Her coach said everything about the way Griffith handles herself has been impressive to him and admitted it is a situation that had the potential to go the other way if it wasn’t carried out with such grace.

“I remember we had that first day and everybody’s out there and you have one player with a ponytail. As a coach you kind of didn’t have to say much, everybody quickly got what was going on,” Roth said. “But she’s been awesome and very good with the players. She’s made a lot of friends. There’s stereotypes that can come up in these situations, but she’s killed all those and been flat out amazing. The guys have been very respectful and cordial to her as well, so I give them credit, too. And obviously it’s something you think about and even worried about. I mean, you’ve got a bunch of young men 22, 23 years old, you don’t know what’s going to happen as far as locker room talk, etc. But it’s been great.”

The other thing that helped is that she’s shown herself to be competitive on the mound. That is, once she figured out how to navigate the mound.

She said by far the trickiest part of the change from softball to baseball is not the overhand throwing motion, or the size of the ball, but the existence of the mound. Softball is played on a flat surface. It was hard for her to trust her footing.

“People usually assume the hardest thing would be throwing overhand vs. the underhand way a softball pitcher throws, but with the exception of a pitch, every other throw you make in a softball game is overhand, so that was easy to get used to,” she said. “The mound. That was tricky. I just had to keep reminding myself your foot is going to find the ground eventually when you step toward the plate. You don’t have to try to find the ground with your foot. And as you fall forward, you’re using the mound to your advantage. That was all hard to figure out.”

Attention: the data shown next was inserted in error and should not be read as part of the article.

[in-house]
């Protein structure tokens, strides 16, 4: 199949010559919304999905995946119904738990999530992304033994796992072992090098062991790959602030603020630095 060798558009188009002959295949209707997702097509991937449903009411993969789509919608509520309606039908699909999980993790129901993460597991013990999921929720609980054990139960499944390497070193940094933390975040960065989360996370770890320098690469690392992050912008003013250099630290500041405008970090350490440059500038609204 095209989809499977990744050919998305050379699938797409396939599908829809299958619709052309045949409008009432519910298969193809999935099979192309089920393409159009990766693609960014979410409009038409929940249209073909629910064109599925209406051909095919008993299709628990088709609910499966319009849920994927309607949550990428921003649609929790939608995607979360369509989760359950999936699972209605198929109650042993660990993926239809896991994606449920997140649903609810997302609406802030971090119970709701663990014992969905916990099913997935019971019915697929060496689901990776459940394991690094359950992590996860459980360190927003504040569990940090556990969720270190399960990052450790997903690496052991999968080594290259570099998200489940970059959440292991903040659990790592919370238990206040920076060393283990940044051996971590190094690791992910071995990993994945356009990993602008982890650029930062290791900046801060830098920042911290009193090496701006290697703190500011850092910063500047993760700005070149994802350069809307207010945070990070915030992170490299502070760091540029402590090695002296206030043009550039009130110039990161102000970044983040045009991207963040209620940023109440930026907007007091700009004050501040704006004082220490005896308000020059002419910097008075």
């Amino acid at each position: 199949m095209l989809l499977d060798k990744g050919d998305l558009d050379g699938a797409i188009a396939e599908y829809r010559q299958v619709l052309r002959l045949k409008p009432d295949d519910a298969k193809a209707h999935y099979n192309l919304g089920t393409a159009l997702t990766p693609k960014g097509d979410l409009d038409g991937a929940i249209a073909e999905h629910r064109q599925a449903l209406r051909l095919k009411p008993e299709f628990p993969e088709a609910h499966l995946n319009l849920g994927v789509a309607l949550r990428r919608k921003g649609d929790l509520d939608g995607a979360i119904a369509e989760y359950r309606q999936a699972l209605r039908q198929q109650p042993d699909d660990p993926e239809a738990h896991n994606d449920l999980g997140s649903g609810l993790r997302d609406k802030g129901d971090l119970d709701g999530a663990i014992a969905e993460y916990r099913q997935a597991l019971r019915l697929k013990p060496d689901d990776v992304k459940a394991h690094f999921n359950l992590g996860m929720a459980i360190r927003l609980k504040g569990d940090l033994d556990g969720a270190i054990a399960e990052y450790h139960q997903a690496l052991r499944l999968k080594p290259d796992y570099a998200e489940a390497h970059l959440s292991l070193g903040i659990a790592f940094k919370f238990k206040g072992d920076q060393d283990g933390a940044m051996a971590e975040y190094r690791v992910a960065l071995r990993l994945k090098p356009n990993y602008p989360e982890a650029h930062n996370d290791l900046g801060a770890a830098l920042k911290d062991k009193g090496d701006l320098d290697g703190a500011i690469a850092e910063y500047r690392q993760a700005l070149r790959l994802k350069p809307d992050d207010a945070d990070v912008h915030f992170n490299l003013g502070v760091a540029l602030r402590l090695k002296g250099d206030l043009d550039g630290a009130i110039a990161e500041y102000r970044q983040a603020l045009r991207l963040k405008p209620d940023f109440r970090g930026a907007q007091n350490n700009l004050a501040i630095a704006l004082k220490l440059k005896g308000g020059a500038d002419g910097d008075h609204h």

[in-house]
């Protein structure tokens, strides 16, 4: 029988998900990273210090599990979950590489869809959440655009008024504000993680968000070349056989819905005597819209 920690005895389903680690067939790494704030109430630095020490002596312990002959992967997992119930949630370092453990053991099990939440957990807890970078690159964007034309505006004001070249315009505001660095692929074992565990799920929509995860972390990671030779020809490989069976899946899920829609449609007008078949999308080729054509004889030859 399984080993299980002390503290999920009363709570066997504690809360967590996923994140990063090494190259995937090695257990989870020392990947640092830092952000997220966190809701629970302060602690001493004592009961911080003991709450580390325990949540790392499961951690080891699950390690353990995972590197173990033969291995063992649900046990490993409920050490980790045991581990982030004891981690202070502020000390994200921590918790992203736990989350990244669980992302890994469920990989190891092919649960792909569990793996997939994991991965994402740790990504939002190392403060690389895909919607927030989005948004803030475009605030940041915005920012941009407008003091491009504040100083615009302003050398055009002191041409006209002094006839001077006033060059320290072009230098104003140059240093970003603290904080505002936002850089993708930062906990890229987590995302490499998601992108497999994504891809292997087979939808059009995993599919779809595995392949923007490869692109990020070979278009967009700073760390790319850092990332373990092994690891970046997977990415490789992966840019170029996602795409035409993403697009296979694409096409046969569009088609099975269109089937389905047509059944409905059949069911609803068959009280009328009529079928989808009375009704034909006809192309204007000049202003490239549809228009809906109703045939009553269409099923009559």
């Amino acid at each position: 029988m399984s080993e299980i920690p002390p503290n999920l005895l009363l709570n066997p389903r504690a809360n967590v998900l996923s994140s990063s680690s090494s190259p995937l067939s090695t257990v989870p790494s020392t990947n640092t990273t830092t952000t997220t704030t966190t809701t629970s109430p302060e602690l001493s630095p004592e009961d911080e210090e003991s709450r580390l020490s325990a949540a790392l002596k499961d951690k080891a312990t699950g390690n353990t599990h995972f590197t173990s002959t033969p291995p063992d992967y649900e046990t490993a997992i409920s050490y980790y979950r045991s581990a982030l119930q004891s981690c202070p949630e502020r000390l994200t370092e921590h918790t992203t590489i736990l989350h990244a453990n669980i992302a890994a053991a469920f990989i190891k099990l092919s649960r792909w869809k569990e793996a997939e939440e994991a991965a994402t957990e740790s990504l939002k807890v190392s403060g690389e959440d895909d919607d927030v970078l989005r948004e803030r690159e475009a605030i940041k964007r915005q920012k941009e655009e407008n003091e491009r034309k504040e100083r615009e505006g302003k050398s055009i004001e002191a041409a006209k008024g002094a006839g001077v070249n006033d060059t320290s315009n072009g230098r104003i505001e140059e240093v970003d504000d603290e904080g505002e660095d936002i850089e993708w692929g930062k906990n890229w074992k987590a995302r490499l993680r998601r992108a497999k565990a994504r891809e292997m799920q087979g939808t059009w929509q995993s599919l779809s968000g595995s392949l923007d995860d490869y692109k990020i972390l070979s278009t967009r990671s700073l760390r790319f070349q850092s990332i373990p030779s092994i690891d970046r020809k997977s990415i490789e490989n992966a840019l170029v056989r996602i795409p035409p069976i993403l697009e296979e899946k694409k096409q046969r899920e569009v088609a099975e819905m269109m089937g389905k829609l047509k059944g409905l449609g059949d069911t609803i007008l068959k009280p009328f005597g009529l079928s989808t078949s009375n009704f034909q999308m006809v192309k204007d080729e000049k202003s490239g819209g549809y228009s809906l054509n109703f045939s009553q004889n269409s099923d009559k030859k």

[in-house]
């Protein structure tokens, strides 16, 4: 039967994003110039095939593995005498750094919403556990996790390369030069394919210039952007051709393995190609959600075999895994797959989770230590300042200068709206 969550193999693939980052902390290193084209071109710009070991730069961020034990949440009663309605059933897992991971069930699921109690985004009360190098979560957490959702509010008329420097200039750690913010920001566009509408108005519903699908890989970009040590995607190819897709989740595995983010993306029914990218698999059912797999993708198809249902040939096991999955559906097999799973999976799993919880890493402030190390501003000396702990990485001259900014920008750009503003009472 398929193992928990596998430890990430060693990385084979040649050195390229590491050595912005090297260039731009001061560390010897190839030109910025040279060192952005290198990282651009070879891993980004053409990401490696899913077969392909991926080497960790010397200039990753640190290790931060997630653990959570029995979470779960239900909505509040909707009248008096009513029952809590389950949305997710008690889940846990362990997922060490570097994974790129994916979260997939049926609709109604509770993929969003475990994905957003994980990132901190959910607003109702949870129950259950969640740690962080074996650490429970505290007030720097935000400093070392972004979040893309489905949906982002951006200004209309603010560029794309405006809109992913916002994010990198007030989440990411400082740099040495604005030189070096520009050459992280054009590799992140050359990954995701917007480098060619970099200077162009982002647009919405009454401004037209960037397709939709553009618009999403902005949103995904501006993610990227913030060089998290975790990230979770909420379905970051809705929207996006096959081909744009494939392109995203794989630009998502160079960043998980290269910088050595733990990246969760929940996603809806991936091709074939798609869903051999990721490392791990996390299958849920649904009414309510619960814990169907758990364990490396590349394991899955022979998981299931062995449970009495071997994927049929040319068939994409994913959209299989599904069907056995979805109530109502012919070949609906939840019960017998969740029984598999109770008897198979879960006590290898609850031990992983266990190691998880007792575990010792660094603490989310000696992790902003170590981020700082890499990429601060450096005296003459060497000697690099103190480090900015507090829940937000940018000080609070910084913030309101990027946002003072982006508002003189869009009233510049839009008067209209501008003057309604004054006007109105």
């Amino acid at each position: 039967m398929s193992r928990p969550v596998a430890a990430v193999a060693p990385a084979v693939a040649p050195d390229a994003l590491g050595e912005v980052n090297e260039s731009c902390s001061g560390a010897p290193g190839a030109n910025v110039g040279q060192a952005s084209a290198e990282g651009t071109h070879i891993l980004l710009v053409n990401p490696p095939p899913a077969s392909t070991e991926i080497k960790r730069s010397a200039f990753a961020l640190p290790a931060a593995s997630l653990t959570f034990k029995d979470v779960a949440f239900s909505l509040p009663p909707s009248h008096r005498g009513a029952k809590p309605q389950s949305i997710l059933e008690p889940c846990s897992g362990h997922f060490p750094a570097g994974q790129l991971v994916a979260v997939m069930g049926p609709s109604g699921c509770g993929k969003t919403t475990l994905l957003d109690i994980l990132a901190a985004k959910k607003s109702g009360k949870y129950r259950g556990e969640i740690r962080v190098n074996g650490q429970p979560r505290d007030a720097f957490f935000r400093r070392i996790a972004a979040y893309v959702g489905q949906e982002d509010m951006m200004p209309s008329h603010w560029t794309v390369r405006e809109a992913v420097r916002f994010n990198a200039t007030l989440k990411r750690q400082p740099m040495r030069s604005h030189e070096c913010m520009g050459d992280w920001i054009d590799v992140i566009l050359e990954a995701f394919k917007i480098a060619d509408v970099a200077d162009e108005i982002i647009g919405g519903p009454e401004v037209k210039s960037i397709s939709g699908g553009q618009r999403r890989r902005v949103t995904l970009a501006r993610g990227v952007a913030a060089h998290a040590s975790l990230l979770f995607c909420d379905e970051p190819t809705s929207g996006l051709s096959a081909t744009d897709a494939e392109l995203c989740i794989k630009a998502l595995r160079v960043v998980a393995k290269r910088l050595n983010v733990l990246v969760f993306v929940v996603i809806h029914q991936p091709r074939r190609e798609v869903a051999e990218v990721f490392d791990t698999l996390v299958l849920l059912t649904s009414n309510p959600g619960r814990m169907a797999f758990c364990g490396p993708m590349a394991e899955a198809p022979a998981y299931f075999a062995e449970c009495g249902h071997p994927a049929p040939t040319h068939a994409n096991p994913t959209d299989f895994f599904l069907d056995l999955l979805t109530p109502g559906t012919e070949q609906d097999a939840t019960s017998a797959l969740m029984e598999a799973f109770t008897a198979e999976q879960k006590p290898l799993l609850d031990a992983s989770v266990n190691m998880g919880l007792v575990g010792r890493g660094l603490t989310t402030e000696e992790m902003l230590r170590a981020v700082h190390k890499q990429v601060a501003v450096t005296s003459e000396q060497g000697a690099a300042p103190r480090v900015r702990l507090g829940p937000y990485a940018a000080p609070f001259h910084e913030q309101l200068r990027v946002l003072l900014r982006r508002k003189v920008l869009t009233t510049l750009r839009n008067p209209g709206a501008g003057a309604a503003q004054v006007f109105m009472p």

She said, of course, some of the nuances of baseball are different from softball, too. The balk rules. Not being obvious about tipping pitches. She said, her curveball is her favorite pitch, but it’s also the one that takes her the longest to grip. At first, unbeknownst to her, it was very obvious when she was throwing it. Now she starts out with a curveball grip and can adjust it in her glove if she needs to.

She has pitched a total of five times. Her second outing was her best, a 1-2-3 inning with a strikeout. She even earned the win that day. Through four games, she had pitched 3 2/3 innings and had yielded four hits, three walks, struck out three and given up no earned runs. Her most recent effort, her fifth outing, well, it was a disaster. She faced six batters. Gave up two hits, two walks, another reached on an error and she recorded just one out. She was pulled after 1/3 of an inning, having given up three earned runs. The first earned runs of her baseball career.

The First Ever

“I know I’m not going to throw it past anyone like I used to do in softball," she said, referring to her below-average fastball. "So I’m perfectly OK with guys getting hits, but I hate the walks. I’m pitching to get contact, not to avoid it. Just hit this and I’ll let these guys behind me do their job. I got eight professional fielders behind me. That’s great. An ideal inning for me is like 3 to 8 total pitches. I’m not trying to strike out the side or get in deep counts.”